TOKYO Teshigoto

Takahashi Kobo,Inc.

Edo Moku-Hanga (Woodblock Prints)

The excitement of a fresh print, then and now.

When we think about ‘hanga’ (woodblock prints), we tend to imagine artworks in museums. However, the origin of Edo woodblock prints was different. They were consumed on a popular basis, with pictures of beautiful women, the latest stars and landscapes to promote travel and tourism. It is easy to imagine the excitement of Edo locals before they picked up the latest edition.
The smell of fresh washi paper, the unique indentations and expressions on the paper created by Baren rubs – the prints were indeed an experience.
Takahashi Kobo was active in this period, and as the founder of the Ansei annual which published in the era of the great artists Hokusai and Hiorshige. Today, Yukiko Takahashi is the sixth generation leader of the business. Edo woodblock prints achieved their sophisticated beauty through the labours of three groups of craftsmen ‘painters’, ‘sculptors’ and ‘printers.’ Takahashi Kobo began in the printer part of this division of labour, and moved into publishing from its fourth generation. In this context it performed the role of a publishing company today, bringing together the necessary processes to produce the work. The hand printing skills of its foundation, and the collation skills of its mid period, stay with the business today.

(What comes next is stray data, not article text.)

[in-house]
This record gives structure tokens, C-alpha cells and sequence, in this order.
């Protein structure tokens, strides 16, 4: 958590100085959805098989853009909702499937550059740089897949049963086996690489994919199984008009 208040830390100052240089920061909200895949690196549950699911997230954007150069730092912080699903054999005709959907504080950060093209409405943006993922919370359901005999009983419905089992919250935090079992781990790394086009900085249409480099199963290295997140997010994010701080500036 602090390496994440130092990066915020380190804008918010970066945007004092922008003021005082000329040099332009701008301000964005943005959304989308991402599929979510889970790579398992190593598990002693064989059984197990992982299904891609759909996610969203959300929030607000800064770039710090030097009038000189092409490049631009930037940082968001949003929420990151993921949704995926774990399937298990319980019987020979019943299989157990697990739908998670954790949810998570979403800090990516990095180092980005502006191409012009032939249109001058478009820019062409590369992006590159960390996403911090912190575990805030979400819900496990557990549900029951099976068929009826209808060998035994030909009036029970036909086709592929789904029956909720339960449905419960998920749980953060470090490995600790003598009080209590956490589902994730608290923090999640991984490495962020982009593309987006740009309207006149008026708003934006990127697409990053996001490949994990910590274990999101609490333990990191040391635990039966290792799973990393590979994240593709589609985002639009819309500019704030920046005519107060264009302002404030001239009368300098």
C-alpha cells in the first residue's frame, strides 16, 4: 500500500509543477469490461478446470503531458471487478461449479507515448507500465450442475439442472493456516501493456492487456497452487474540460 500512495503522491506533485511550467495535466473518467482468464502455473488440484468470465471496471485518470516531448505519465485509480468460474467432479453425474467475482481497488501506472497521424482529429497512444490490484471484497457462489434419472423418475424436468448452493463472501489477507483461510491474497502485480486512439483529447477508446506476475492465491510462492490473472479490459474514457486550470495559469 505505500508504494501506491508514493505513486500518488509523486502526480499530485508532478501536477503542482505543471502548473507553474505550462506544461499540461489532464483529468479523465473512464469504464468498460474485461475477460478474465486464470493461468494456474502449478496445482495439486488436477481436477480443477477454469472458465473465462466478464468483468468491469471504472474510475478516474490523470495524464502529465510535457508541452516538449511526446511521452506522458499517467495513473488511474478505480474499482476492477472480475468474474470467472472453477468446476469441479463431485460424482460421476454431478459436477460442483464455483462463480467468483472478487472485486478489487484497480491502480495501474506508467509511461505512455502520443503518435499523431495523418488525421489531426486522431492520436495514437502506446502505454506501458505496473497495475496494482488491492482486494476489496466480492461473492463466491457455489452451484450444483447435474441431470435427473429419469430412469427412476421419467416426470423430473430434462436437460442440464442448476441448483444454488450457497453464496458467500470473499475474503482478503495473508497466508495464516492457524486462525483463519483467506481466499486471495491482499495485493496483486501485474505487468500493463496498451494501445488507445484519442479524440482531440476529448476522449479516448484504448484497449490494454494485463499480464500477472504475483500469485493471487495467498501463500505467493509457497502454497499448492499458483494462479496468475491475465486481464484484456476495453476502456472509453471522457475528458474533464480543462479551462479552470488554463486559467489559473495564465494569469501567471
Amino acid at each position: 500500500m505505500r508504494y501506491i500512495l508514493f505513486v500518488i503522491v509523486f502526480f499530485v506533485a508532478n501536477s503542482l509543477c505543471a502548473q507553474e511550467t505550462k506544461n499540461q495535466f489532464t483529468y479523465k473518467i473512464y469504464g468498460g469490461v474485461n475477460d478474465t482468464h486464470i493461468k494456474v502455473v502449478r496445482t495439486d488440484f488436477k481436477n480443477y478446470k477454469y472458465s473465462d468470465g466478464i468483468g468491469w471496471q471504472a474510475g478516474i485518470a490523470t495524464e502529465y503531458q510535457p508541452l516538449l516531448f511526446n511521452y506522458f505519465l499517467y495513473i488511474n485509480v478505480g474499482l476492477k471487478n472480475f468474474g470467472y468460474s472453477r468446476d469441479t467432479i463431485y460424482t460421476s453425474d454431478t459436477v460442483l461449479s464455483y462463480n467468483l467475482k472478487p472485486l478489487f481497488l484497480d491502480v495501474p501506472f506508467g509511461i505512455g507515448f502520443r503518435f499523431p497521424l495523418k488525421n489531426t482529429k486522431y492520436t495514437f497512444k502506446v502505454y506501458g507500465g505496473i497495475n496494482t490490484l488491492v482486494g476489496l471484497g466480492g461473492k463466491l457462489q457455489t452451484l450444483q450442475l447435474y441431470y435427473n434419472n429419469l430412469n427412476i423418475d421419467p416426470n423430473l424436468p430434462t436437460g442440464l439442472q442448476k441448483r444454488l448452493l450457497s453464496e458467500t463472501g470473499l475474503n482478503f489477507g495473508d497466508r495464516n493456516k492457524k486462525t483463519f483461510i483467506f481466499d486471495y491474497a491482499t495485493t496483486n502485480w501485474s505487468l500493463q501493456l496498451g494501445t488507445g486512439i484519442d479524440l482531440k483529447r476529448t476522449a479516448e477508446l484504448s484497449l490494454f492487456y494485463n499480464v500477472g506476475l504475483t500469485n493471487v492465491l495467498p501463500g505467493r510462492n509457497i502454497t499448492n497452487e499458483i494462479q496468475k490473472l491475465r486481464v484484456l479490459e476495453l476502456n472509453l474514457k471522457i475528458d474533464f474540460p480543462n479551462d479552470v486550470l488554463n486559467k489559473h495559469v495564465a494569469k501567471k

Yukiko Takahashi in her current role, has the sensibility of a hand printer, but also the dedication to promote and find new outlets for the genre in which she works. This might be to bring Edo Woodblock designs to summer fans, and to develop new ways for consumers to experience the excitement felt by the Edo residents in years gone by.

Takahashi Kobo,Inc.
2-4-19, Suido, Bunkyo-ku, Tokyo, 112-0005
Yukiko Takahashi